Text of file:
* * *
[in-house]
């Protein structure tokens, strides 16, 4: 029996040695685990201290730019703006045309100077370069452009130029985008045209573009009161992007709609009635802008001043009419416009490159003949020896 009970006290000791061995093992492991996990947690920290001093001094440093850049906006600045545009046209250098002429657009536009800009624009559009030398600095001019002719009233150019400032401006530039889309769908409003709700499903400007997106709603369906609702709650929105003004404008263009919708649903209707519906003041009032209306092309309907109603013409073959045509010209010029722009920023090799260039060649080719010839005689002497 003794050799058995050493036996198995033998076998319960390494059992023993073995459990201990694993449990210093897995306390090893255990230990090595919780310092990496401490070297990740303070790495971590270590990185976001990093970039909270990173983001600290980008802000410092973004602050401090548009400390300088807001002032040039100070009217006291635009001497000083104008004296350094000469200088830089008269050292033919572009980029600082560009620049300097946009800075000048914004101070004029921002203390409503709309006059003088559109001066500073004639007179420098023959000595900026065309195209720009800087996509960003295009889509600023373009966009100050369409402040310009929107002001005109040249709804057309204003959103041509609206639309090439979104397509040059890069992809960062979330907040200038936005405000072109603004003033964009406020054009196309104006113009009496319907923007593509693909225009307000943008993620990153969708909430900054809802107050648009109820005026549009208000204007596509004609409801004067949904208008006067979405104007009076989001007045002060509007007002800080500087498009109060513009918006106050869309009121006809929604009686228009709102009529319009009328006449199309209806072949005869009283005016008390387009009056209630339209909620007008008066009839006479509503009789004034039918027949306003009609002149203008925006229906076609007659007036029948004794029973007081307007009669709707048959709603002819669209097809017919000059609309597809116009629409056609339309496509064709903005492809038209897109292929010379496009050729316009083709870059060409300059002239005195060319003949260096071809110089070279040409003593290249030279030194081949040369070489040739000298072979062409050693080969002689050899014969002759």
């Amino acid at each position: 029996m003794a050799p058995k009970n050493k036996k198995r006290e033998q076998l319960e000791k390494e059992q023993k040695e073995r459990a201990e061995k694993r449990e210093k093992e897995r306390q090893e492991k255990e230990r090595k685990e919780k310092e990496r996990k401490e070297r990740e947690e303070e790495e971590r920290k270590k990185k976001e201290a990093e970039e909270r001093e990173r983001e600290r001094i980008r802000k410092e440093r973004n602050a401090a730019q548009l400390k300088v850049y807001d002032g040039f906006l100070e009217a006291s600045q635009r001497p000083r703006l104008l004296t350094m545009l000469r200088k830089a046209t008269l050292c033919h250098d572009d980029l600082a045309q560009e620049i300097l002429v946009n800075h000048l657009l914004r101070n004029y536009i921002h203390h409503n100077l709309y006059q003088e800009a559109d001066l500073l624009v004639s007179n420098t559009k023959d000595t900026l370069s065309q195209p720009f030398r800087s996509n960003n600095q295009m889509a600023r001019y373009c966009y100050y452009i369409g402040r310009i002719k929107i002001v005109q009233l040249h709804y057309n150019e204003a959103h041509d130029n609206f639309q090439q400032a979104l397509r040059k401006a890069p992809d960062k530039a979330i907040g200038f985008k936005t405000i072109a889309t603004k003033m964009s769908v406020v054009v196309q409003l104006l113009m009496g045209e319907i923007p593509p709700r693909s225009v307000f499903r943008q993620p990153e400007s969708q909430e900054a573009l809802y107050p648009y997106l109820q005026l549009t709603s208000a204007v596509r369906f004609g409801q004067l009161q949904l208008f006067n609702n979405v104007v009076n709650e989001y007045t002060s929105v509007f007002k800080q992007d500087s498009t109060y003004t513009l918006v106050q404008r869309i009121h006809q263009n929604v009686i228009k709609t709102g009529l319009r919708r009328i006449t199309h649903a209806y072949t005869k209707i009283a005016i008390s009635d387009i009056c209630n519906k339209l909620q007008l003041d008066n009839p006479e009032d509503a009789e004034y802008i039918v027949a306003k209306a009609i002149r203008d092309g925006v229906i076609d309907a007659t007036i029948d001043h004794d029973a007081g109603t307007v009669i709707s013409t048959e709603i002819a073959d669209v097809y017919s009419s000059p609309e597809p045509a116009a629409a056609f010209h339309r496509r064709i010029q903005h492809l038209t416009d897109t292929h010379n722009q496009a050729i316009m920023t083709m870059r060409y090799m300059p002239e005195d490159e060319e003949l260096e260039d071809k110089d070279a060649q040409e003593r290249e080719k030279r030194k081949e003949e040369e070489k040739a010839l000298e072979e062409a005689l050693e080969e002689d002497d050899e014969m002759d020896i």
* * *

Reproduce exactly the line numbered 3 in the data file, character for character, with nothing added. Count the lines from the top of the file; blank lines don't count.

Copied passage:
């Amino acid at each position: 029996m003794a050799p058995k009970n050493k036996k198995r006290e033998q076998l319960e000791k390494e059992q023993k040695e073995r459990a201990e061995k694993r449990e210093k093992e897995r306390q090893e492991k255990e230990r090595k685990e919780k310092e990496r996990k401490e070297r990740e947690e303070e790495e971590r920290k270590k990185k976001e201290a990093e970039e909270r001093e990173r983001e600290r001094i980008r802000k410092e440093r973004n602050a401090a730019q548009l400390k300088v850049y807001d002032g040039f906006l100070e009217a006291s600045q635009r001497p000083r703006l104008l004296t350094m545009l000469r200088k830089a046209t008269l050292c033919h250098d572009d980029l600082a045309q560009e620049i300097l002429v946009n800075h000048l657009l914004r101070n004029y536009i921002h203390h409503n100077l709309y006059q003088e800009a559109d001066l500073l624009v004639s007179n420098t559009k023959d000595t900026l370069s065309q195209p720009f030398r800087s996509n960003n600095q295009m889509a600023r001019y373009c966009y100050y452009i369409g402040r310009i002719k929107i002001v005109q009233l040249h709804y057309n150019e204003a959103h041509d130029n609206f639309q090439q400032a979104l397509r040059k401006a890069p992809d960062k530039a979330i907040g200038f985008k936005t405000i072109a889309t603004k003033m964009s769908v406020v054009v196309q409003l104006l113009m009496g045209e319907i923007p593509p709700r693909s225009v307000f499903r943008q993620p990153e400007s969708q909430e900054a573009l809802y107050p648009y997106l109820q005026l549009t709603s208000a204007v596509r369906f004609g409801q004067l009161q949904l208008f006067n609702n979405v104007v009076n709650e989001y007045t002060s929105v509007f007002k800080q992007d500087s498009t109060y003004t513009l918006v106050q404008r869309i009121h006809q263009n929604v009686i228009k709609t709102g009529l319009r919708r009328i006449t199309h649903a209806y072949t005869k209707i009283a005016i008390s009635d387009i009056c209630n519906k339209l909620q007008l003041d008066n009839p006479e009032d509503a009789e004034y802008i039918v027949a306003k209306a009609i002149r203008d092309g925006v229906i076609d309907a007659t007036i029948d001043h004794d029973a007081g109603t307007v009669i709707s013409t048959e709603i002819a073959d669209v097809y017919s009419s000059p609309e597809p045509a116009a629409a056609f010209h339309r496509r064709i010029q903005h492809l038209t416009d897109t292929h010379n722009q496009a050729i316009m920023t083709m870059r060409y090799m300059p002239e005195d490159e060319e003949l260096e260039d071809k110089d070279a060649q040409e003593r290249e080719k030279r030194k081949e003949e040369e070489k040739a010839l000298e072979e062409a005689l050693e080969e002689d002497d050899e014969m002759d020896i």